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A MULTI-RESIDUE METHOD FOR THE ANALYSIS OF INSECTICIDES COLLECTED ON COTTON SURFACE WIPES
CLIFTON, M. AND D. M. STOUT. A MULTI-RESIDUE METHOD FOR THE ANALYSIS OF INSECTICIDES COLLECTED ON COTTON SURFACE WIPES. Presented at ASMS Conference on Mass Spectrometry, Indianapolis, IN, June 03 - 07, 2007.
The overall goal of this research program is to identify those chemicals, pathways, and activities that represent the highest potential exposures to children and to determine the factors that influence these exposures. The following objectives will address this goal: (1) Revise and refine the existing research plan for children's exposure measurements research. (2) Collect measurement data on children's exposures. (3) Provide analytical support to children's pesticide exposure research. (4) Develop analytical methods for pesticides in duplicate diet food samples. (5) Develop and apply analytical methods for other chemicals including but not limited to brominated diphenyl ethers, phthalates, perfluorinated chemicals. (6) Evaluate the impact of chiral chemistry on the risk to children and exposure assessment. (7) Provide support to the National Children's Study. (8) Perform data analyses to fill critical data gaps. (9) Conduct analyses of dietary samples and refine the dietary model for the dietary exposure algorithm.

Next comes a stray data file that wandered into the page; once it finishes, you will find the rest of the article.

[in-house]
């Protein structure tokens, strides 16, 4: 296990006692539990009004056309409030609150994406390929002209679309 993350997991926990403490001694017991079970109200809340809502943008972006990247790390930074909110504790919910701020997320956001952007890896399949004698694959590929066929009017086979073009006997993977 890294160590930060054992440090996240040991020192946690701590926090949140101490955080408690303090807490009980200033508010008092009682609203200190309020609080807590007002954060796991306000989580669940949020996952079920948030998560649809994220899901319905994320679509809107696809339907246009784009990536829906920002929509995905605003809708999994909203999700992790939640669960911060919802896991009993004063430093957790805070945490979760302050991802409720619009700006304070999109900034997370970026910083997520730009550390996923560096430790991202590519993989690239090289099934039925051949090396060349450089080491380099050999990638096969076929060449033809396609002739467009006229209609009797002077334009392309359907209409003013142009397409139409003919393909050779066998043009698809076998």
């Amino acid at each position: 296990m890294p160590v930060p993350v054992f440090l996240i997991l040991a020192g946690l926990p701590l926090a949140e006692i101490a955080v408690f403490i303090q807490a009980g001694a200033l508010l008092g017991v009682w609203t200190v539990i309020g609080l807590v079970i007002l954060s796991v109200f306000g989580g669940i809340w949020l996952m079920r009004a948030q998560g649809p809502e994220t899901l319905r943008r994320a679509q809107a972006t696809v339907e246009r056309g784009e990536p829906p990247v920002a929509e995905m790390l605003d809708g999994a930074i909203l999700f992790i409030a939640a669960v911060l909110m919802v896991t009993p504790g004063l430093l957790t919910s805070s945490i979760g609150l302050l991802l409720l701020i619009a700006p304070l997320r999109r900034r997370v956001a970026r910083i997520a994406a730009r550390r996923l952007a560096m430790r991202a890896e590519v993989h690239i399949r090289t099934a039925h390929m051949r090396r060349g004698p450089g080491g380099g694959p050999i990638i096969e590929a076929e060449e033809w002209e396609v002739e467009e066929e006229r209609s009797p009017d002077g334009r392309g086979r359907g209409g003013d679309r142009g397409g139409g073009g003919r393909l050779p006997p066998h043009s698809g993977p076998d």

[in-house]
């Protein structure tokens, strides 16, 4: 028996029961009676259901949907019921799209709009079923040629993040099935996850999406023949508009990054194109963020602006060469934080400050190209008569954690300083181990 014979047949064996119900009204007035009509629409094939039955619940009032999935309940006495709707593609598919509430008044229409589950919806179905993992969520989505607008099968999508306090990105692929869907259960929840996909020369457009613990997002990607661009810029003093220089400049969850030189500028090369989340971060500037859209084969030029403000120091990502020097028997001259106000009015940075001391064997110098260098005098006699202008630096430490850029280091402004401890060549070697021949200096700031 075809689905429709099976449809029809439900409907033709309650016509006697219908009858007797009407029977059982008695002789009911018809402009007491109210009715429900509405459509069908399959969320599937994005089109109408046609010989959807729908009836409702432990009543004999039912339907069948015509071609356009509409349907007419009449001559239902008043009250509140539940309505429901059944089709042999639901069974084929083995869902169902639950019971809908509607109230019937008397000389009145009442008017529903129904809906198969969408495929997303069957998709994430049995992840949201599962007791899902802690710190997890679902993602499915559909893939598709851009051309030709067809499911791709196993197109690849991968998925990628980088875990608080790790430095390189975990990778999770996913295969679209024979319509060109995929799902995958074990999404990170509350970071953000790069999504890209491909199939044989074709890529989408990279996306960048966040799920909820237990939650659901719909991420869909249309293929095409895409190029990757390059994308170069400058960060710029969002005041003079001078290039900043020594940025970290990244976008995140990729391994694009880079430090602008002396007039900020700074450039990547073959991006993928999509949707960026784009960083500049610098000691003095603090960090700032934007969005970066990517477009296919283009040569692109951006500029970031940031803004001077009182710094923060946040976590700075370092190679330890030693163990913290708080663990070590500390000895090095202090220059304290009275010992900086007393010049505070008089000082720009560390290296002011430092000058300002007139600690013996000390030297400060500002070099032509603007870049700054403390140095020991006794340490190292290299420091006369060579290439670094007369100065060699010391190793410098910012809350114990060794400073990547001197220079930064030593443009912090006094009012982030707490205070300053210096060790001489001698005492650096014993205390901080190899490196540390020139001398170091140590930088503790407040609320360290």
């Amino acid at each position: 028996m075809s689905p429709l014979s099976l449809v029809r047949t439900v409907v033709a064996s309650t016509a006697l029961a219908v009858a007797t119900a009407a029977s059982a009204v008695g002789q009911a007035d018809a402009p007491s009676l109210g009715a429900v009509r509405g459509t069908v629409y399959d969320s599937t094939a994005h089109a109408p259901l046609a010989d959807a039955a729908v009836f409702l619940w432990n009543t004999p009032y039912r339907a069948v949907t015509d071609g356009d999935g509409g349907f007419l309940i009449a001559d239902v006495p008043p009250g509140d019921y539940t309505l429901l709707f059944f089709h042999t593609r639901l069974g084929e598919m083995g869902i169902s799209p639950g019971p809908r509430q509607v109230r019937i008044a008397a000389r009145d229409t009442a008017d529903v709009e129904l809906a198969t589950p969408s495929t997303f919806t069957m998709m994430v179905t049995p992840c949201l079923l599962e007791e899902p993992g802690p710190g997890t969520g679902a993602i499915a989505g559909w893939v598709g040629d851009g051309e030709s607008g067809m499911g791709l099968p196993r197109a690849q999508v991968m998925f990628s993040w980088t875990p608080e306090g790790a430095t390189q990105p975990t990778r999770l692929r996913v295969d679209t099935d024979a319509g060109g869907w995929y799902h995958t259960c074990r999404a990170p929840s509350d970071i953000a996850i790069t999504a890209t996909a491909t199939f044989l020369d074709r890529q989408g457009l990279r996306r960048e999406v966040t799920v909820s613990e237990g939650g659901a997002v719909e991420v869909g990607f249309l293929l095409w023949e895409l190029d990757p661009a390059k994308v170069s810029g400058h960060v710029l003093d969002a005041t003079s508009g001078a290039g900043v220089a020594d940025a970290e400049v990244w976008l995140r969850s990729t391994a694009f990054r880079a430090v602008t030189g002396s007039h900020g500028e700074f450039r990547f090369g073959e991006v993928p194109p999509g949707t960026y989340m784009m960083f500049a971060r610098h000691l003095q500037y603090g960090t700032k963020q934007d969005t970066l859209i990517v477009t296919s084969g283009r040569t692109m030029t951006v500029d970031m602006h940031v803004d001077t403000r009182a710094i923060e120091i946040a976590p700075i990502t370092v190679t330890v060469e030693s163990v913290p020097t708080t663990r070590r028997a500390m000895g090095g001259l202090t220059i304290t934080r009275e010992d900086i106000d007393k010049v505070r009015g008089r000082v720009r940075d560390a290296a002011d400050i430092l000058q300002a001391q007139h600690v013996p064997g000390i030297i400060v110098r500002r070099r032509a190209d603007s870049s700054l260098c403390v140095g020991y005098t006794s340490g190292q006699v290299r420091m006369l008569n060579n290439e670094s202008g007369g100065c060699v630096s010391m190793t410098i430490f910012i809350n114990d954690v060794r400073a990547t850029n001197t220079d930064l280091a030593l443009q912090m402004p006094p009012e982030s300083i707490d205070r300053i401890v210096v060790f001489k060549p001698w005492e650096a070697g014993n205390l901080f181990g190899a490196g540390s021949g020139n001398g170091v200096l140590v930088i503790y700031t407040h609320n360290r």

A method was developed for the extraction, clean-up, and analysis of multiple pesticides from cotton wipe media used in human exposure studies to collect residues from residential hard surfaces. Measurements of pesticides are critical for estimating dermal and indirect ingestion exposure, particularly for children. Methods used previously for multi-residue analysis of cotton wipes have been difficult to use for routine analysis at trace levels due to extensive problems with matrix effects from the cotton media and the hard surfaces being sampled. This method incorporates a multi-stage SPE clean-up procedure to remove extraneous compounds. An effective approach to correct for extraction efficiency and matrix effects based primarily on response enhancement on the GC/MS system is described.